take us to church, latrice.

hallelujah, holla back.

not a destination

i just feel so lost lately. actually, i started to feel lost when i started nursing school. the past year and a half has been really tough on me. it’s been blow after blow to my self-esteem and i can’t figure out why it is that i can’t do as well as i know i can. what happened? i just got so good at faking being fine and then falling apart occasionally, picking up enough pieces just so i can manage to more forward. every little thing gets to me. i think back to when i quit my job, went back to school and moved out on my own. i was so much stronger, so much more courageous, so much more clear about my future. and now i’m just struggling with my life, my relationship with gibius, my family, his family, my friends, where i’m headed and always always struggling with where i’ve been. i hold everything in and it’s too much at times.

reading about a little bit about cat stevens and listening to this song has been inspirational. it at least gives me something to look forward to… a reflection of where i was headed before, where i want to be headed now.

spirituality in nursing school

i had a good discussion with my spirituality class today. i even got to bring up the following:

“If you take the Christian Bible and put it out in the wind and the rain, soon the paper on which the words are printed will disintegrate and the words will be gone. Our bible IS the wind and the rain.”

~Herbalist Carol McGrath as told to her by a Native-American woman.

and this concept from one of my favorite books, going home: jesus and buddha as brothers:

The same thing is true in Christianity. From time to time, you feel that you are very far away from your Christian brother. You feel that the brother who practices in the Buddhist tradition is much closer to you as a Christian. So Buddhism is not Buddhism and Christianity is not Christianity. There are many forms of Buddhism and many ways of understanding Buddhism. There are many ways of understanding Christianity. Therefore, let us forget the idea that Christianity must be like this, and that Buddhism can only be like that.

We don’t want to say that Buddhism is a kind of Christianity and Christianity is a kind of Buddhism. A mango can not be an orange. I cannot accept the fact that a mango is an orange. They are two different things. Vive la difference. But when you look deeply into the mango and into the orange, you see that although they are different they are both fruits. If you analyze the mango and the orange deeply enough, you will see small elements are in both, like the sunshine, the clouds, the sugar, and the acid. If you spend time looking deeply enough, you will discover that the only difference between them lies in the degree, in the emphasis. At first you see the difference between the orange and the mango. But if you look a little deeper, you discover many things in common. In the orange you find acid and sugar which is in the mango too. Even two oranges taste different; one can be very sour and one can be very sweet.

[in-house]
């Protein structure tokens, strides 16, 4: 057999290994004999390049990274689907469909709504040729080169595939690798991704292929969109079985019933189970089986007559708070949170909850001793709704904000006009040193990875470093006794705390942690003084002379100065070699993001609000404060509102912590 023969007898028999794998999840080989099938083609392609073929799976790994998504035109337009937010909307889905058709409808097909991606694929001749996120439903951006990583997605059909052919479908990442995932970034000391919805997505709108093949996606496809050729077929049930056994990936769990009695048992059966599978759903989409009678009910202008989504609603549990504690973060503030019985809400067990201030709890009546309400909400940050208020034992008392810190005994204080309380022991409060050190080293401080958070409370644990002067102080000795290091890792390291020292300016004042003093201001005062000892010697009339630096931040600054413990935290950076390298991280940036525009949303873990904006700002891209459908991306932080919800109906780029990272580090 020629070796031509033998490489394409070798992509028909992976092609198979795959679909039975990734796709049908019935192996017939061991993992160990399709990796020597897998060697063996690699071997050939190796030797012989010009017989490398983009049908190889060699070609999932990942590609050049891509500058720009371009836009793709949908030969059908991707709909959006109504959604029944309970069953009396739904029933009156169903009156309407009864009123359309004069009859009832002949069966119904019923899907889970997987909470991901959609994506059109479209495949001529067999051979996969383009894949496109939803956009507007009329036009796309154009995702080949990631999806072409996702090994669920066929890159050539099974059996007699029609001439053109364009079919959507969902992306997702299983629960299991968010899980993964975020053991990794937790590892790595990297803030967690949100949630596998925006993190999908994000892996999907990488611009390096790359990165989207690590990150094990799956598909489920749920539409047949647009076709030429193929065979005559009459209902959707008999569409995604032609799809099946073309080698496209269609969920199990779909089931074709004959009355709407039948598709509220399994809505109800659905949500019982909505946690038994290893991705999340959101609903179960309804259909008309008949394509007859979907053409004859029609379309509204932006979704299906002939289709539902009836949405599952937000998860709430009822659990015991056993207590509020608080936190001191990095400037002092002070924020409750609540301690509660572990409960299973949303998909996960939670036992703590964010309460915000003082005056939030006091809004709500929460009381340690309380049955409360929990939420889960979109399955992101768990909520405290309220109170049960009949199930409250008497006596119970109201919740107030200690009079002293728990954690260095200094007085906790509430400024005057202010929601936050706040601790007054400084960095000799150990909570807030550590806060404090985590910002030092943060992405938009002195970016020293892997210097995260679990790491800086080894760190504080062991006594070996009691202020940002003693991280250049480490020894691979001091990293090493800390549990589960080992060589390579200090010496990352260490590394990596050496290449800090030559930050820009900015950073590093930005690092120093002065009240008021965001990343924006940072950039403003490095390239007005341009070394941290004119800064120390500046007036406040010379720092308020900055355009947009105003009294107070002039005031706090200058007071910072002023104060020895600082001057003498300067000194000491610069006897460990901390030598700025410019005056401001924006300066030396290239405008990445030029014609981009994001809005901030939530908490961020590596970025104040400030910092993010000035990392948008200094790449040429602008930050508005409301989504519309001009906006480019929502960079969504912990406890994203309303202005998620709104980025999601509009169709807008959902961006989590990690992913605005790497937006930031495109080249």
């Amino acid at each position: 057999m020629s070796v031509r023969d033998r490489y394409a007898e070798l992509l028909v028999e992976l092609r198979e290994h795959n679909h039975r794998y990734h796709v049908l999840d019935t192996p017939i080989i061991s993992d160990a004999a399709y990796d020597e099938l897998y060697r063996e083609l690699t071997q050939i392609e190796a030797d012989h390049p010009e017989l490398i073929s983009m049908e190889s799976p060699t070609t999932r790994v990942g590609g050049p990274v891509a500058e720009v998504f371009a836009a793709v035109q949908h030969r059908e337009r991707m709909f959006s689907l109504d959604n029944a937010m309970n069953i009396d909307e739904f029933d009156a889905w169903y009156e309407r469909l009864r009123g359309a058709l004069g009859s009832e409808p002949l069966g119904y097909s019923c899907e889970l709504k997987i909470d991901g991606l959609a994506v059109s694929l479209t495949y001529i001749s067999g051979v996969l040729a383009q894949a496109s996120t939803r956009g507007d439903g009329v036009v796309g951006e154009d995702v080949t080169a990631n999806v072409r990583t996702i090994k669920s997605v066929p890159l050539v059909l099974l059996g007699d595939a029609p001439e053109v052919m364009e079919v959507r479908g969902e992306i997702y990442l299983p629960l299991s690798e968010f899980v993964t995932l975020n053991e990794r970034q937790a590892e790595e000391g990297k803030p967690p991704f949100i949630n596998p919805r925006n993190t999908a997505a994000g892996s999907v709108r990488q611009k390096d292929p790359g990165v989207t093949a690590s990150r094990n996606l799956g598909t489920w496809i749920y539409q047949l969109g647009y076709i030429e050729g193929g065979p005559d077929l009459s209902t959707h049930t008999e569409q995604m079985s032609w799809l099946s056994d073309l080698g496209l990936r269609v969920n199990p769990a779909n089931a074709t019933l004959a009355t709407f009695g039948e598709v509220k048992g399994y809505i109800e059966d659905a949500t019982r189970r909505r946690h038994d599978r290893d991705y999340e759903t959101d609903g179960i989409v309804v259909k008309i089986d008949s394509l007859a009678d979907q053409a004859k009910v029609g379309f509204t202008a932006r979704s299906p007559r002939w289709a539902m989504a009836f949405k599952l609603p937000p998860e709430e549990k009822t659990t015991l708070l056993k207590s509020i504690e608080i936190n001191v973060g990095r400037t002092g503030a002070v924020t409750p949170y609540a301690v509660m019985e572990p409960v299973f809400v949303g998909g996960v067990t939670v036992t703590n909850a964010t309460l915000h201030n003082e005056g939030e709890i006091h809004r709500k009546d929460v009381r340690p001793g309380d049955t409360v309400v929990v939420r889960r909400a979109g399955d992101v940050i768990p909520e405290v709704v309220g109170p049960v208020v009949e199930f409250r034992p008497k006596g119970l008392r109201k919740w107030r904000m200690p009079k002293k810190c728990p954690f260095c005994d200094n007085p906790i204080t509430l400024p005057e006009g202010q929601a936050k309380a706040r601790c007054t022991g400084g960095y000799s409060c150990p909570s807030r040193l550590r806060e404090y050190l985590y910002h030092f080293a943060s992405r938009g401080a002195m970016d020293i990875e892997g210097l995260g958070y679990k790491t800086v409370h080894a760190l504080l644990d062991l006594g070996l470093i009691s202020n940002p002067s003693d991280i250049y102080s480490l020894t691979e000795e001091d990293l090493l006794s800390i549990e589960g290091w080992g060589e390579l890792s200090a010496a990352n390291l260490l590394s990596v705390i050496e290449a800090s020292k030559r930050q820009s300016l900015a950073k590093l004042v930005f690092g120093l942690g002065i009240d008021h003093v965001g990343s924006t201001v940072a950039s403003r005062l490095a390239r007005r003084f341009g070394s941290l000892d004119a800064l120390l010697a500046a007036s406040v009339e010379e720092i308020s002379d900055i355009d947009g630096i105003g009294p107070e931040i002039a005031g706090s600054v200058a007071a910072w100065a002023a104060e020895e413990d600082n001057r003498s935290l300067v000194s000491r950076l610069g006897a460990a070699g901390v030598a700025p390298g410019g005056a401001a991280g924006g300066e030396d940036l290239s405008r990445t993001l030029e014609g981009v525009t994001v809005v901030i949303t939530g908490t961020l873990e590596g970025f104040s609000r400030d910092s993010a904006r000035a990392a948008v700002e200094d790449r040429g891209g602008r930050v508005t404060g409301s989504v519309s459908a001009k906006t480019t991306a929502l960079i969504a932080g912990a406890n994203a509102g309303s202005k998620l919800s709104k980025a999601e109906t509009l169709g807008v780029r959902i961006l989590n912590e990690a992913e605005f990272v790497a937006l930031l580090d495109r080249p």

~Thich Nhat Hanh

a lot of people decided not to take this elective because they thought it was going to be hard. i actually wanted to take this elective because i know it will be beneficial. i hope to gain a better perspective and to grow because of this class.

a good way to end this post:

Aung San Suu Kyi: One Honest Voice

So I was finally able to catch up on some reading today (thanks, nursing school) and saw that Aung San Suu Kyi was released on Saturday. Two years ago, during the time that I will begin to call “The Golden Age of My Nursing Education,” I wrote an essay about her for my Political Science class (side note: Yes, I’d already taken PoliSci for my first degree but decided to re-take some courses to raise my GPA in hopes of increasing my chances of getting into nursing school. Little did I know what kind of hell it was going to be after I got in).

I’d considered posting this paper on here before but decided not to do it for fear that some scheming college student will try to plagiarize my paper. But what the heck, what’s the point of keeping this? I’ll share it. Hope you enjoy!

The Imprisoned Prime Minister of Burma

Perhaps there is no greater theme in recent history, political or social, than those of liberty and democracy. Unfortunately, these are themes often underlined by severe tragedies. Throughout the world, beacons of freedom have risen from under the oppression of and to fight for the people, often giving much of their lives to a bigger cause. Nelson Mandela, a symbol of human rights, was imprisoned for 27 years for his opposition to the Apartheid system of South Africa. Both Mahatma Ghandi and Martin Luther King, Jr. sacrificed their lives fighting for the freedom of their people. These three and others like them challenged not only entire governments for their unfair practices but also the minds of others by bringing to the surface a simple yet profound question: Would you risk your freedom for the freedom of your people? A Burmese woman, Aung San Suu Kyi, gave her answer.